UX Designer + Researcher

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LearnLead

How can we get people to study when they have so many other options?

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THE PROJECT

An online learning platform for urban young adults to learn leadership.

CHALLENGE

How can we get people to study when they have so many competing priorities in their lives?
This project began with a user research project for my former employer Braven, and ended with a conceptual app design.

SOLUTION

The solution designed is a mobile app that seeks to have its users continued to feel connected and engaged through the act of co-creation.  They are not just passive consumers of content but actively involved (and supported) in its creation.

ROLE

I was the User Researcher and Product Designer for this project.  I led research from end-to-end, including presenting the findings to internal stakeholders.  I also concepted and developed the product, and created an interactive prototype.

OVERVIEW

This online learning platform project took 3 months.  The presentation of the user research took place after a month, and stakeholders were really pleased because it allowed for internal alignment on who the users were and what their needs were.   


 

THE INSIGHTS + DESIGN CONCEPT

User co-creation of the learning experience.   

 

USER RESEARCH


The methods used for the research include observation, interviewing, log analysis, and industry best practices research.  The resulting deliverables (personas, journey map) are seen below, and were presented to key internal stakeholders.

 

INSIGHTS

Losing sight of purpose. 

One of the findings from user research was that students start with a sense of purpose, but lose sight of it throughout.
 

Wanting deeper connections.

Users talked about wanting a greater sense of community and getting to know people on a deeper level.

One distraction is all it takes.

Research has shown that an external interruption takes our attention away for 23 minutes.

 

THE CONCEPT

This solution empowers users to co-create their experience and supports them in doing so.  It empowers them through the option to put in their own center photo so they are reminded each time they enter of their motivation.  It also pairs them with a weekly buddy so that they can co-create the knowledge with another learner.  The support will come from features like "Tap to Add to Notes", which will allow users to stay within in the app and not have to go elsewhere.  Also, more than half of the users we talked to used Android phones, so it made sense to design for Android first.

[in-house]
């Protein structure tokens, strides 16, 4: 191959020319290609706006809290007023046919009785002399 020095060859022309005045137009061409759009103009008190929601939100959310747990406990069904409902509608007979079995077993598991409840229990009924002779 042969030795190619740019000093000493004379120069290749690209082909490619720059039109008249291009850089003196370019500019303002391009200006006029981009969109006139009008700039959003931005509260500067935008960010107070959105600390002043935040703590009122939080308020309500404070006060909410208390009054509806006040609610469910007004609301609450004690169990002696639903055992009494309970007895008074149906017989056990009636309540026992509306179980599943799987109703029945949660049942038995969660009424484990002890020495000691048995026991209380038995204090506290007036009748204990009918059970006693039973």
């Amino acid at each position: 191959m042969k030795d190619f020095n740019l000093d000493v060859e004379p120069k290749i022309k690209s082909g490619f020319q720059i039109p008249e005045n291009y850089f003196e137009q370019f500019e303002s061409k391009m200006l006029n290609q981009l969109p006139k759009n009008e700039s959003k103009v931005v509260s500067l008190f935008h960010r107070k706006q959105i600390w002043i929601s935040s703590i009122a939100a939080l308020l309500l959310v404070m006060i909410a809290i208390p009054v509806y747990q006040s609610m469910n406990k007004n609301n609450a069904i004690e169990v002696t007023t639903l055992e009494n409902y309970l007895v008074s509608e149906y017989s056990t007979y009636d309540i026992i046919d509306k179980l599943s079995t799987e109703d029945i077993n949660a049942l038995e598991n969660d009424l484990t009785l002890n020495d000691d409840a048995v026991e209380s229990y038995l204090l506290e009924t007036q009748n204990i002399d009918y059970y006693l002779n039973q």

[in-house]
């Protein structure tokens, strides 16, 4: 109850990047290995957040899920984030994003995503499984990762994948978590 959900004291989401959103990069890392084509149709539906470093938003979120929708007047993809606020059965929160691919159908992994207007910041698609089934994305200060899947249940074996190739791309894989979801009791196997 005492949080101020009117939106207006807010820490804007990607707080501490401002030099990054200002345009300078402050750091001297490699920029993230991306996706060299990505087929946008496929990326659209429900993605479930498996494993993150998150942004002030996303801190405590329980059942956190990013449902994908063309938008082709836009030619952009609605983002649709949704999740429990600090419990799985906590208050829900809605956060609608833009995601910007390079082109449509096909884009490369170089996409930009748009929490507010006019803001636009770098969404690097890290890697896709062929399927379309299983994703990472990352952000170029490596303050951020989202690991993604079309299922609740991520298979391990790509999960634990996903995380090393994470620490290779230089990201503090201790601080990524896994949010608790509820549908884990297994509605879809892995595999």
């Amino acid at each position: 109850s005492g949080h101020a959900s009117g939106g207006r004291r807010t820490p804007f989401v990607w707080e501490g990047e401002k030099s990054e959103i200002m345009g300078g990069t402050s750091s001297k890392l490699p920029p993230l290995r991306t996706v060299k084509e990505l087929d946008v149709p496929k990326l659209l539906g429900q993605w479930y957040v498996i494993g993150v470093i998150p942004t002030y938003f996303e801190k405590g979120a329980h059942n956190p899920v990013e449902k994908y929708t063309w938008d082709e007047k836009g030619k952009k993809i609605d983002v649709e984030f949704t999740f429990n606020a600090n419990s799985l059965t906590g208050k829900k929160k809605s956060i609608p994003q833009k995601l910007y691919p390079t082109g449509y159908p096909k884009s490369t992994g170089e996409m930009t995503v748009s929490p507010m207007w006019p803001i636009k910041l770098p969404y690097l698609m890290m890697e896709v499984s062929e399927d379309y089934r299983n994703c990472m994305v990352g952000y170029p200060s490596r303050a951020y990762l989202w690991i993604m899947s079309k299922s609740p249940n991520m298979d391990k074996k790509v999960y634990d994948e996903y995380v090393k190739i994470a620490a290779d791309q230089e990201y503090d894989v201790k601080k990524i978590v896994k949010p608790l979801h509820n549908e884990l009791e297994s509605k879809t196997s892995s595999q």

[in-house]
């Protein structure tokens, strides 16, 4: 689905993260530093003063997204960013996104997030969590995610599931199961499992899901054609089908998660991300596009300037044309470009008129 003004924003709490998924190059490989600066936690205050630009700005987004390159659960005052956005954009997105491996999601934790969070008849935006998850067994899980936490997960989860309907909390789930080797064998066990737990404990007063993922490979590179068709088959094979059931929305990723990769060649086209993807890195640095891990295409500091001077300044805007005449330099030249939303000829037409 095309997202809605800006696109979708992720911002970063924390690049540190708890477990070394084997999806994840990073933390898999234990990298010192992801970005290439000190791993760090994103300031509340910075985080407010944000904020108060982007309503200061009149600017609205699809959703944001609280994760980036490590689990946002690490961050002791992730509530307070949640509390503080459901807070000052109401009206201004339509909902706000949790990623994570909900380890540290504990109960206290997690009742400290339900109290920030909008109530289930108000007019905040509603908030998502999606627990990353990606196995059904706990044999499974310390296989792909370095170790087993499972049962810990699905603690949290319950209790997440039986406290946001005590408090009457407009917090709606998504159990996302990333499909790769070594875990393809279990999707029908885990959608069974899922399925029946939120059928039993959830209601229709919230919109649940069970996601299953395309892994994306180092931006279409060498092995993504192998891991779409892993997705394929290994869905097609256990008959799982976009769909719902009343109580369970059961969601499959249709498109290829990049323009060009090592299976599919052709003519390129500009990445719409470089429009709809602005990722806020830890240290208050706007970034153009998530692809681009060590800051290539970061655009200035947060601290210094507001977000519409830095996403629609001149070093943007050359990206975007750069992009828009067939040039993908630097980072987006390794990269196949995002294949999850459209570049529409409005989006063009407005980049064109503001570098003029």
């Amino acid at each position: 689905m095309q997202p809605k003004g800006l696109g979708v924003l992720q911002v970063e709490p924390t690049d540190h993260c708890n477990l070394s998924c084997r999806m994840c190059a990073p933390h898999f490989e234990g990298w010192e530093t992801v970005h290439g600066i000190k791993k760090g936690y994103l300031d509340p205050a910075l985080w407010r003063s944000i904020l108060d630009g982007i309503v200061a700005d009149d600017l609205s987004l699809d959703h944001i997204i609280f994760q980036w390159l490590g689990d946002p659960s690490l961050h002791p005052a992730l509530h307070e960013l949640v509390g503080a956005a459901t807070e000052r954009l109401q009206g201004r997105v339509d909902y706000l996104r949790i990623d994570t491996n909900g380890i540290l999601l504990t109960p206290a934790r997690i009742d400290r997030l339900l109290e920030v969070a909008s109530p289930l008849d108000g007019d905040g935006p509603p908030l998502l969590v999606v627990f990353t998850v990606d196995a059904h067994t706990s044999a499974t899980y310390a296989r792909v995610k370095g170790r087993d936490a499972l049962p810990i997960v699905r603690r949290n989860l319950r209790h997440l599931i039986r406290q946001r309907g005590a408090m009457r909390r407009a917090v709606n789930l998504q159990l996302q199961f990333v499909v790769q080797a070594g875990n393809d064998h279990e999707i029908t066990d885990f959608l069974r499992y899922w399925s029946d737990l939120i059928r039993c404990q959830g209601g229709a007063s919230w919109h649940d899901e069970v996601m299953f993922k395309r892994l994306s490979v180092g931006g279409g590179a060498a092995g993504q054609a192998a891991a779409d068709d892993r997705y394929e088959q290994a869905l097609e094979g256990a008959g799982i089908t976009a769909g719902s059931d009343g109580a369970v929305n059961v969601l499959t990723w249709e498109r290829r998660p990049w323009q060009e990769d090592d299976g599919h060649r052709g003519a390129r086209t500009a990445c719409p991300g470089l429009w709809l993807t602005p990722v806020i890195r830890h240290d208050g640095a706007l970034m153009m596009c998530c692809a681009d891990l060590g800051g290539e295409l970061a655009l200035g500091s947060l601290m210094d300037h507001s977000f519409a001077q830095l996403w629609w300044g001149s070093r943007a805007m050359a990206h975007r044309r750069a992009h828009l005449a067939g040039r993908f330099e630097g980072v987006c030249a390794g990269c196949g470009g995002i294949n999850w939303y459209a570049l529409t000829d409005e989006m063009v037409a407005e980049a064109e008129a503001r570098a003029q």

THE DESIGN PROCESS

Moving quickly from explorational research to sketching to protoyping and iterating.
 

BASELINE RESEARCH

1) USER FLOWS
Taking a look at the user's flow through an online learning platform helped us identify major pain points to design for.

2) COMPETITOR AND COMPARATOR ANALYSIS
I looked at the features and interactions in other online learning platforms, as well as effective motivators (Fitbit) and longreads (Medium).

EXPLORING INTERFACE SOLUTIONS

3) MAPPING STRUCTURE AND HIERARCHY OF SCREENS
Based on the user needs that we determined, I started to sketch out what some of the screens might look like.  

4) USER'S PATH THROUGH THE APP
I took a few of the most complex use cases and mapped out what the user's full path through the app would be to make sure it was all covered.

ITERATING AND VISUAL DESIGN

5) WIREFRAMES AND FEEDBACK
I created some low-fidelity wireframes and prototypes so that we could start to get feedback on what was and wasn't working.

6) MATERIAL DESIGN
I designed the final prototype according to the guidelines of Google's Material Design.

 

 

THE CONCLUSION

A new online learning platform that empowers users to co-create meaning and purpose with others.

 

DELIVERABLES

The final deliverables were the design of an online learning platform.  As mentioned above, more than half of the users used Android so it made sense to focus on Google's Material Design UI first.  Some of the key design elements are:

The user has selected the photo in the middle, co-creating their purpose and motivation.

The UI focuses on inviting imagery, clear text for readability, and lots of white space, all in line with Material Design conventions.

Users can "Tap to Add a Quote to Chat", starting a dialogue, and setting them up for success in in-person discussions.

This learning platform is set apart by the way that personalization and customization are co-created, and worked into the UI of the product.  During onboarding, the user will be asked to select a motivational image (like a picture of the user's daughter), as well as an icon that reminds them of the image (like a lightning bolt because his daughter likes Harry Potter).   The motivational image will then appear during the launch screen and be transformed into a Floating Action Button containing the chosen icon that will appear on all Parent-level screens to remind the user of their motivation.

 

 

LOGO DESIGN

 
 

As I looked over the user research, the word "codeswitching" kept popping in my head.  The user base, urban young adults, will constantly be navigating between their own urban roots and a "professional culture" that may be different from how they grew up.  I wanted to design a logo that brought together where these students were coming from and where they were going. 

I came upon the work of Kevin Christopher, and first found his "Bluprint" typeface (which you see in the word "LEARN" in the final logo), and then "Urban Jungle", which you see in the word "LEAD".  The two typefaces together suggest that users will first “learn” to write the blueprint to their future, and will gain the skills to then become future “leaders” of cities like their own.